His repertoire included all the major verdian roles. As he was praised as Rodrigo, less is known about his performances in Ernani, Otello, Il Trovatore, or La Forza del Destino, due to scarce recordings.

Appreciation

Even if he is now considered one of the most important figures in opera of all times, Mr. Herlea was modest about himself:

“I never felt like a star. I am a modest person with a natural vocal gift that I am very much aware of. My belief is that true talent doesn’t need artificial publicity. Music didn’t start with me, nor will it end with me. I was never attracted to the glitter and glamour of showbiz,” he declared in an interview.

The reputed romanian writer Mircea Horia Simionescu said about Mr. Herlea:

“When famous critics often throw away their analysis tool only to acclaim Herlea’s electrifying power, that charms and dominates the ones listening to him, when the most famous publications are talking of “the Herlea phenomenon,” it is obvious that all we understand and love about his universally appealing voice.”

Colleagues on Herlea:

– Carlo Bergonzi: “A Nicolae Herlea, con multi auguri e per ricordo del nostro primo Rigoletto a Metropolitan Opera.”;
– Mario Del Monaco: “A caro collega Herlea, con sincera stima il ricordo del nostro Otello.”;
– Monserrat Caballé: “Per Nicolae Herlea con grande affetto ed ammirazione.”;
– Franco Corelli: “Caro Herlea sei stato meraviglioso nel tuo debuto in Posa. Auguri per futuro. Tuo colega Franco Corelli.”
– Giuseppe Di Stefano: “A Nicola grande TONIO e SCARPIA ammirazione ed sincera amicizia auguri.”
– Kurt Adler: “A mio amico, il eccelente baritono N. Herlea, con ammirazione.”;
– Nicolai Gedda: “A Nicolae Herlea pel bel ricordo di suo amico. E del nostro FAUST ala Scala di Milano.”;
– Nicolai Ghiaurov: “A caro amico Nicolae Herlea, dal tutto il cuore.”;
– Tito Gobbi: “A caro ed ilustre colega ed amico Nicolae Herlea per ricordo. Con molti auguri.”;
– Luigi Alva: “A Nicola, ottimo collega e migliore amico, con il piu vivo auguri di sempre maggiori succesi e l’incondizionata amicizia.”

Video recordings

The only thing we can regret about this great singer is that he never came to record his memorable performances on the world’s greatest stages. Fortunately he still recorded much of his work in Romania with the Romanian National Opera of Bucharest. There are also some video recordings:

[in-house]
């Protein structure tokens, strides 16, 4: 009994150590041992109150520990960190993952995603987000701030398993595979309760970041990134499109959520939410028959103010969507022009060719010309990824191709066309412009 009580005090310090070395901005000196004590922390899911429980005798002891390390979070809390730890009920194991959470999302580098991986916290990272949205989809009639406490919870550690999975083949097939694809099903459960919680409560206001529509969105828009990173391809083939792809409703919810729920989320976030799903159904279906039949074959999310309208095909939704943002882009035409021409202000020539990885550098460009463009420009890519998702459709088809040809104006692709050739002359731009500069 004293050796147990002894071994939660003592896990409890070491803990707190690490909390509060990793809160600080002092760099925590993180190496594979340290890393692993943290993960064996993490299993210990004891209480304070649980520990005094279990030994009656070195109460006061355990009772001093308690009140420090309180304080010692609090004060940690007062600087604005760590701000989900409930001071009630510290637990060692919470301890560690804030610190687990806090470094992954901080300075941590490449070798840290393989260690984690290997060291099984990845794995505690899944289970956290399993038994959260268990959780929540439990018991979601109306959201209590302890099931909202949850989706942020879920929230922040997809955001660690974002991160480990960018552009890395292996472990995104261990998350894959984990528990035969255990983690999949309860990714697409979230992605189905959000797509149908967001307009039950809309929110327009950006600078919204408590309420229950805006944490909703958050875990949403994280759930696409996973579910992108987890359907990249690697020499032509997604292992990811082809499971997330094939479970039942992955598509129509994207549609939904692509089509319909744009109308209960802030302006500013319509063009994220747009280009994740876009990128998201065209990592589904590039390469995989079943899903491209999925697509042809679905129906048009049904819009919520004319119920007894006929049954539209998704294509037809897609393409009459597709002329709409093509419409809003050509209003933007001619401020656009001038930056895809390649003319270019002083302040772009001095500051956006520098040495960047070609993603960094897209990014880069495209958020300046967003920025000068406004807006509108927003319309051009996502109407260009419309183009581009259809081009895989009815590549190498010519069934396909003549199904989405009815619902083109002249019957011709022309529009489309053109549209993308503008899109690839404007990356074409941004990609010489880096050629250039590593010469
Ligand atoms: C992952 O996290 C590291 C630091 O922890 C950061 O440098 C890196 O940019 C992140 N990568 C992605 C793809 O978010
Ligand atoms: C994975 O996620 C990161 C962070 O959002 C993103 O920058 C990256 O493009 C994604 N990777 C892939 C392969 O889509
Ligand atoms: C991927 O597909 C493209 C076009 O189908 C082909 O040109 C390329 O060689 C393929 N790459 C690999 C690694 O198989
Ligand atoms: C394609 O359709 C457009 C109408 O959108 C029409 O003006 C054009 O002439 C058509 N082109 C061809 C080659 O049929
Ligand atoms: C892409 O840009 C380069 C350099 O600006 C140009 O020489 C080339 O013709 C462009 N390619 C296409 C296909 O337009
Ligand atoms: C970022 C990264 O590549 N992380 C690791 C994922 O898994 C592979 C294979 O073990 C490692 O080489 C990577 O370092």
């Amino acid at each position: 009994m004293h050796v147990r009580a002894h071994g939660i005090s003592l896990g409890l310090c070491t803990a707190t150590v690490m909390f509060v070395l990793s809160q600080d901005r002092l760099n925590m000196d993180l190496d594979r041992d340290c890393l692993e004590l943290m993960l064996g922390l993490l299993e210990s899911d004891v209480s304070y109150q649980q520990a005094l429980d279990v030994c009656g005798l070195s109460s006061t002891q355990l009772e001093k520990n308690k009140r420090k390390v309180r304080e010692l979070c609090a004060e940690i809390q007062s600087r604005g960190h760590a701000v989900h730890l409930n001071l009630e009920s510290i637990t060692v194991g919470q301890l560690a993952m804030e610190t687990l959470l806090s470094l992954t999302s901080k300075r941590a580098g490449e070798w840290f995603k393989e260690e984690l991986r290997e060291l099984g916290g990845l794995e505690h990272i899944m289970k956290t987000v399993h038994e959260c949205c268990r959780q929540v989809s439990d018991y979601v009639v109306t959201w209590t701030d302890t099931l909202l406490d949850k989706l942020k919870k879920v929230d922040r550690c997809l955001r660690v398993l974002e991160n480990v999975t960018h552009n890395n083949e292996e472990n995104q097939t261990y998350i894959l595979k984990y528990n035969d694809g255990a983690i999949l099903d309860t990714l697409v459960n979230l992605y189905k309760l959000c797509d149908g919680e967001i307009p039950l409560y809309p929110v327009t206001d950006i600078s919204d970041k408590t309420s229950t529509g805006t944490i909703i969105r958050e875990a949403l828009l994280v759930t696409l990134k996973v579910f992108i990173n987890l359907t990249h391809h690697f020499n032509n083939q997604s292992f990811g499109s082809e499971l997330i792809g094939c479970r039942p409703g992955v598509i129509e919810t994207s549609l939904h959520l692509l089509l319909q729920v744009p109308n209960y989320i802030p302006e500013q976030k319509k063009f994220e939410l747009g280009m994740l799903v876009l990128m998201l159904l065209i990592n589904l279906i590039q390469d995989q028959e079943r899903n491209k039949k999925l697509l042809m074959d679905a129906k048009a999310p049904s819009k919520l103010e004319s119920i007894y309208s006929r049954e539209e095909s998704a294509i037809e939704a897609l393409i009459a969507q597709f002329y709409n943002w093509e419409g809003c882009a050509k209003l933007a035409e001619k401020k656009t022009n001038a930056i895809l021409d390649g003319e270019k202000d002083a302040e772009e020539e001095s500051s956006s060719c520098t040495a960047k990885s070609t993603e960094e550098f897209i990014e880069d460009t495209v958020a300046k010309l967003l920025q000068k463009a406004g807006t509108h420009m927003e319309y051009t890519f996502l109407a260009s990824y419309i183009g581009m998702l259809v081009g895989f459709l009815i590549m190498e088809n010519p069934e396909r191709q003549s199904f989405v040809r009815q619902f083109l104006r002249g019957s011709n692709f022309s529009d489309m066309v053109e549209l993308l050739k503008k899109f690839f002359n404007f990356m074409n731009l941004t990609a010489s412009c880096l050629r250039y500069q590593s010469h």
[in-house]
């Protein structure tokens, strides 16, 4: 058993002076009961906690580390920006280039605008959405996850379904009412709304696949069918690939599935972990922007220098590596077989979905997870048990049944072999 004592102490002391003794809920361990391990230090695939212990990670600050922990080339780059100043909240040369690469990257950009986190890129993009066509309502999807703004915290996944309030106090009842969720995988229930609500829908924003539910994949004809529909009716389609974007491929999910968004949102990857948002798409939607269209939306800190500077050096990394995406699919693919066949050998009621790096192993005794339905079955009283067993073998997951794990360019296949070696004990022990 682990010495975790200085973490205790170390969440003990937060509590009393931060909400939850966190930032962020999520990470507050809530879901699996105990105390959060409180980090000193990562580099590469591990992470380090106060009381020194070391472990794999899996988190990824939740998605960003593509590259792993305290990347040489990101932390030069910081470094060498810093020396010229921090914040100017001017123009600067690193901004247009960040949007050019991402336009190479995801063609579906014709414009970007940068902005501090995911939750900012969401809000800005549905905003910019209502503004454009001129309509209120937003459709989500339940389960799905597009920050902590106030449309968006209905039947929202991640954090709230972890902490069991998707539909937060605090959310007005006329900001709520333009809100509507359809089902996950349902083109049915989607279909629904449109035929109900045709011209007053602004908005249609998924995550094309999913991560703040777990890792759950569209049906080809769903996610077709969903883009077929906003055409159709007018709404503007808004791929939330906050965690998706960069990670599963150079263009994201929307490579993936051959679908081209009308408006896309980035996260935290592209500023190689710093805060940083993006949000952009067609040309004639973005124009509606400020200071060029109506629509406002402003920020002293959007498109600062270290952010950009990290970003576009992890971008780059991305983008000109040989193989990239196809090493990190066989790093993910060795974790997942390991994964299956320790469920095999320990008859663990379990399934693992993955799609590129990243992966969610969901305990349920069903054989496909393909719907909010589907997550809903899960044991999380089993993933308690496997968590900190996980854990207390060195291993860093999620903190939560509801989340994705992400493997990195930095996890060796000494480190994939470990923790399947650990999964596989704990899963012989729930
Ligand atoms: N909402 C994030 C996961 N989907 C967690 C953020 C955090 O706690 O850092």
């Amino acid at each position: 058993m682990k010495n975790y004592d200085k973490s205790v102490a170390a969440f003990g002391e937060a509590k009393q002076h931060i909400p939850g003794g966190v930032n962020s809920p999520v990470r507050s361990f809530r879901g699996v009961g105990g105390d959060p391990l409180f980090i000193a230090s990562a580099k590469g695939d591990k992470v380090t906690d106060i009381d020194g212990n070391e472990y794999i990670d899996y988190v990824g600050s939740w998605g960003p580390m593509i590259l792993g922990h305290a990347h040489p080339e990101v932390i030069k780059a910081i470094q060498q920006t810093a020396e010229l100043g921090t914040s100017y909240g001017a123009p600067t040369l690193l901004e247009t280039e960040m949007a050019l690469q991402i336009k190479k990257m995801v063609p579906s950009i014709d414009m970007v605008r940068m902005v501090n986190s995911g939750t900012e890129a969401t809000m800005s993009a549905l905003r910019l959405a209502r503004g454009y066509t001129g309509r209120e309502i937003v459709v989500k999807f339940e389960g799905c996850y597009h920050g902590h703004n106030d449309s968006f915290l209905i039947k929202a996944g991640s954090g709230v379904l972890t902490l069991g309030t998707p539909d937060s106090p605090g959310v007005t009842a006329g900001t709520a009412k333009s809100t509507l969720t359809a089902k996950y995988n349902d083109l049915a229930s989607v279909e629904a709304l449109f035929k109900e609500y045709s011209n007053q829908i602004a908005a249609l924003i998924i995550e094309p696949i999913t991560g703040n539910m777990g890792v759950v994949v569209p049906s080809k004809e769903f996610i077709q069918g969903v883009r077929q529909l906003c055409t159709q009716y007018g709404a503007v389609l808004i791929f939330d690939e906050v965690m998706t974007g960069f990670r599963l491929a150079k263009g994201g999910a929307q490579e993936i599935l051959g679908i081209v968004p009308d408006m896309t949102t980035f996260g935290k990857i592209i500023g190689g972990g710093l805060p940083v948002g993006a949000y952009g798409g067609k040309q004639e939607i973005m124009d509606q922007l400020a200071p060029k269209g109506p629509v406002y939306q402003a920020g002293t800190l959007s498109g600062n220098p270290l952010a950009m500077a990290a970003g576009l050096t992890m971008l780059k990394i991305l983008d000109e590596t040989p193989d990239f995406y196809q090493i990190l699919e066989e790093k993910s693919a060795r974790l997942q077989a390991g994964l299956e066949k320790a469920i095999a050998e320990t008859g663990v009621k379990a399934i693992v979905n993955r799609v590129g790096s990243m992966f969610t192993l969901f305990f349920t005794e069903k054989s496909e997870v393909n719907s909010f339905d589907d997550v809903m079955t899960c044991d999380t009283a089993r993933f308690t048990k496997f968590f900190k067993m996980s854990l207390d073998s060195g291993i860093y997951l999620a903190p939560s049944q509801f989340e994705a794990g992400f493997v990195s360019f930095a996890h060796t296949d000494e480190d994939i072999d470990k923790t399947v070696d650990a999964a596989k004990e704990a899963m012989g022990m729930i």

• “Tosca” in Tokyo with Caballé and Di Stefano (1975)
  • “Andrea Chenier” / TV-Film 1971 / Cornel Stavru tenor, Mariana Nistor-Slatinaru soprano, Nicolae Herlea baritone
  • “La Forza del Destino” / TV-Film / Mariana Nistor-Slatinaru soprano, Ludovic Spiess tenor, Nicolae Herlea baritone
  • “Rigoletto” / TV 1984 / Silvia Voinea soprano, Octavian Naghiu tenor, Nicolae Herlea baritone
  • “Il Barbiere” / Film 1983 / Silvia Voinea soprano, Valentin Teodorian tenor, Nicolae Herlea baritone
  • “La Traviata” / TV 1984 / Vasile Moldoveanu tenor, Octavian Naghiu tenor, Nicolae Herlea baritone
  • “Un Ballo in Maschera” / Film 1987 / Silvia Popp soprano, Ludovic Spiess tenor, Nicolae Herlea baritone.
  • “Lucia Di Lammermoor” / Film 1985(?) / Silvia Voinea soprano, Florin Georgescu tenor, Nicolae Herlea baritone.

Epilogue

Nowadays, in the era of Youtube, Facebook and other social media sites, it is infinitely easier to listen to his performances. Ten years ago, when I wrote this article, recordings were challenging to find. I thought adding a list of appreciations from other opera singers and wanted somehow to convince the readers that he was great. I don’t know how relevant this still is now for the modern reader, the voice speaks/sings for himself, there is no need to convince anyone about anything. Just search Youtube for his recordings and read the comments; they inspire hope that he will never be forgotten.  Here he sings a wonderfully dramatic and thunderous “Cortigiani”, from Verdi’s Rigoletto:

References